Assume nothing, question everything Judge a man by his questions rather than by his answers – Voltaire. The acquisition of knowledge and learning derives its energy through questioning. Brilliant ideas can come out of a better question. Einstein reckoned that if he had an hour to solve a problem, he would spend the first fifty-five minutes making sure he was answering the right question. Start asking better questions to find the right answers.
Be curious about your people Many startups work hard to attract people with inquisitive mindsets and then stick them in an environment in which curiosity is discouraged as they pivot to ‘business as usual’. Hire people with a diverse range of backgrounds, experiences and aptitudes and then enable those differences to spark off each other. Building a culture of curiosity starts with seeing the individuals behind the job.
Be curious about what you’re working on When was the last time you lost track of time working on something? If you’re curious about something, you’ll worker harder than the next person, who is just trying to maximise some other metric. If you follow your curiosity, you’ll end up somewhere nobody else is. Meanwhile, people who aren’t curious are trying to figure out who they should catch up with. They create a world of the uncurious, parroting something someone else told them.
Curiosity makes your mind active instead of passive Curious people’s minds are always active. The mental exercise caused by curiosity makes your mind stronger, and it makes you observant of new ideas. Without curiosity, new ideas may pass right in front of you and yet you miss them because your mind is not prepared to recognise them. Just think, how many great ideas may have lost due to lack of curiosity?
Curious minds connect information better Leonardo da Vinci was insanely curious.His observation and belief that ‘everything connects’ informed most of his work. Making connections between seemingly unimportant things is perhaps one of the most crucial creative thinking skills you can ever master.
Curiosity will conquer fear and uncertainty even more than bravery will. And that’s the point: a culture of curiosity inspires courage. The courage to challenge all those assumptions and hesitations that for too long have held us back, and those unknowns.
It was this belief that shaped the philosophy of Andy Warhol. I read that Warhol would just walk around New York City on rainy Sundays. That was one of his favourite things to do, and that gave him ideas and inspiration. He called it From A to B and Back Again.
Of course, curiosity is the key trait for finding out what we don’t know. I’m always minded of former US Defence Secretary Donald Rumsfeld who made semantic history back in 2002 when he gave the profoundly perplexing explanation about known knowns, known unknowns and unknown unknowns in relation to the military conflict in Iraq:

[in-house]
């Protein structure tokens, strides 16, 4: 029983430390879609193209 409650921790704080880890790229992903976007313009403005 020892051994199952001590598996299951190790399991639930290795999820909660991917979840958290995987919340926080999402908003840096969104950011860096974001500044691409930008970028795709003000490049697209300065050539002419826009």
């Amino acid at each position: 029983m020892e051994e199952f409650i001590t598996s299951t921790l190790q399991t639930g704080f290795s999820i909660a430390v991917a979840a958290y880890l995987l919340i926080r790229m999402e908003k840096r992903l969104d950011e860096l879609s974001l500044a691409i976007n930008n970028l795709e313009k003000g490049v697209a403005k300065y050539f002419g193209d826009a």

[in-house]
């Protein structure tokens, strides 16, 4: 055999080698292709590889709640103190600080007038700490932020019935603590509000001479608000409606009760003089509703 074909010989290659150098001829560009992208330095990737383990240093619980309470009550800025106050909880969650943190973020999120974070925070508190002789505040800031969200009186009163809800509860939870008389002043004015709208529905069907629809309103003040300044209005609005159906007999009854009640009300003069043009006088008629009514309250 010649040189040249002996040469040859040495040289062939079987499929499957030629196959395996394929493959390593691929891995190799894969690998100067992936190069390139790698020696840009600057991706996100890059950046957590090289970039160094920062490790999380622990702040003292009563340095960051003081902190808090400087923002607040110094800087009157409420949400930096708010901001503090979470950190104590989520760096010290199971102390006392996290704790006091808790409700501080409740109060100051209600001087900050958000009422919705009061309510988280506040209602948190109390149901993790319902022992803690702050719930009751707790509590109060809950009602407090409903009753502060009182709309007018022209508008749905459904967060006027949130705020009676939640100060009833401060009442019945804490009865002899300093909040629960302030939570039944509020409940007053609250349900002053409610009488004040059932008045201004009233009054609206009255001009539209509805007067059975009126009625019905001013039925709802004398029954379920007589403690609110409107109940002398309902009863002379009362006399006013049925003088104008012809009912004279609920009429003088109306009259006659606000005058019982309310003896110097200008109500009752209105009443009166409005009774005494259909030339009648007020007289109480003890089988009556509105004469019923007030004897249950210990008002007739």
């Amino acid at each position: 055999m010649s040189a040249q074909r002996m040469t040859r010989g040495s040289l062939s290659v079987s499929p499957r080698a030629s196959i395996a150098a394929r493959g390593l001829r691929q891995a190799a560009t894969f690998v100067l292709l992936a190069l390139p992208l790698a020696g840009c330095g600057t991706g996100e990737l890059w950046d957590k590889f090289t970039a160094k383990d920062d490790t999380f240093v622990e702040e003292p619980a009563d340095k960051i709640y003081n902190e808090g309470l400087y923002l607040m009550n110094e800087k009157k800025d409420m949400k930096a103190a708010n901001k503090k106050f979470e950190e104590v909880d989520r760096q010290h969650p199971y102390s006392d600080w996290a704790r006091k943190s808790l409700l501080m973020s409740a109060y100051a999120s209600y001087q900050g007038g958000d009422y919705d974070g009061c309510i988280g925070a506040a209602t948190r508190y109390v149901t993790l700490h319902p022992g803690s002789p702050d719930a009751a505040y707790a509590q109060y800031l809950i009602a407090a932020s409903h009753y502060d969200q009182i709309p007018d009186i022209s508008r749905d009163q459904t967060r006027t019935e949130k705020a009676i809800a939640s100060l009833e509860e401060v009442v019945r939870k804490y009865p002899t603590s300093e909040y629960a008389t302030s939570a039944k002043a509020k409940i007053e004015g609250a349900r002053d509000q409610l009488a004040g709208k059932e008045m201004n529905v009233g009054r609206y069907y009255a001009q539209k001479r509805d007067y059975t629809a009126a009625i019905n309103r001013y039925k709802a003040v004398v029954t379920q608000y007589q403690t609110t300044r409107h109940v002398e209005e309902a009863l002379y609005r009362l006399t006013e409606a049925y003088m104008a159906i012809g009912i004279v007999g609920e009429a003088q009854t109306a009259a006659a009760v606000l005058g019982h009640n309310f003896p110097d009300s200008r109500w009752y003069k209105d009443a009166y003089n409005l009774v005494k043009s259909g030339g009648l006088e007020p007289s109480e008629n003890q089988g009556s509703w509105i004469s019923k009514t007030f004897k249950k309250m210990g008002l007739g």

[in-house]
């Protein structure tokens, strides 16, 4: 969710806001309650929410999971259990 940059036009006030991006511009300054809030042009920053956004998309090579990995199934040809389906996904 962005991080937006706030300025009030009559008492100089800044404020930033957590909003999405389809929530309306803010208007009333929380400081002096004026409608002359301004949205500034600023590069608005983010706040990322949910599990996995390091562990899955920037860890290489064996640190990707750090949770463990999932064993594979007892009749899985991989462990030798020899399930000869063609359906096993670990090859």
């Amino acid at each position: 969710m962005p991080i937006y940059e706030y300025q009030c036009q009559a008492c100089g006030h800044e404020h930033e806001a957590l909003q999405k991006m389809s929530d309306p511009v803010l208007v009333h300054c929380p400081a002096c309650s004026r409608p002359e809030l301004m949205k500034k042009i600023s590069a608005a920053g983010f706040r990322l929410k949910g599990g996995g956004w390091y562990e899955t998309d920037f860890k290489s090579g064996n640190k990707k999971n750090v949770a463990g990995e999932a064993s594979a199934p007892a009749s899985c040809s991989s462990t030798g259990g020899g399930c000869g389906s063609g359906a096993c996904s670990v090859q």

As we know, there are known knowns; there are things we know we know. We also know there are known unknowns; that is to say we know there are some things we do not know. But there are also unknown unknowns – the ones we don’t know we don’t know.
Those three sets of simple word pairs, used by Rumsfeld to describe military strategy, also convey powerful conceptual ideas with relevance to developing your startup thinking. Satisfying your curiosity and making entrepreneurial decisions based on knowns – truth, facts, and evidence – are far more likely to succeed than those based on hopes, wishes, and mythology.
We can know things but not realise how important they are. We can know things but not understand how the pieces fit together or know what is causing what. We can be blind to the obvious or blind to the implications of the obvious. It’s curiosity that brings us an awareness of how things connect. What this conveys is that ‘knowns’ are fewer and rarer than people believe, and ‘unknowns’ are ubiquitous. They surround us on all sides.
Curiosity has been a major factor behind many scientific and technological discoveries and the advancement of human development. It’s never too late to starting focusing on developing curiosity instincts. Begin practicing mindfulness and be conscious of your immediate surroundings. Be curious about things you usually ignore.
Following your curiosity can lead to the breakthrough ideas you have been waiting for as a startup founder, but you can only harness and make the most of curiosity if you recognise and accept the need to make time for it. As Walt Disney said, We keep moving forward, opening new doors, and doing new things, because we’re curious and curiosity keeps leading us down new paths.
Back to sheep. I’m curious that sheep only sleep 3.8 hours in a day, meaning they are active 20.2 hours a day. What do they think about for all that time? But don’t be a sheep. Either you get eaten by a wolf today or else the shepherd saves you from the wolf so he can sell you to the butcher tomorrow. Assumptions are quick exits for lazy minds that like to graze out in the fields without bother. So ask yourself, What am I most curious about?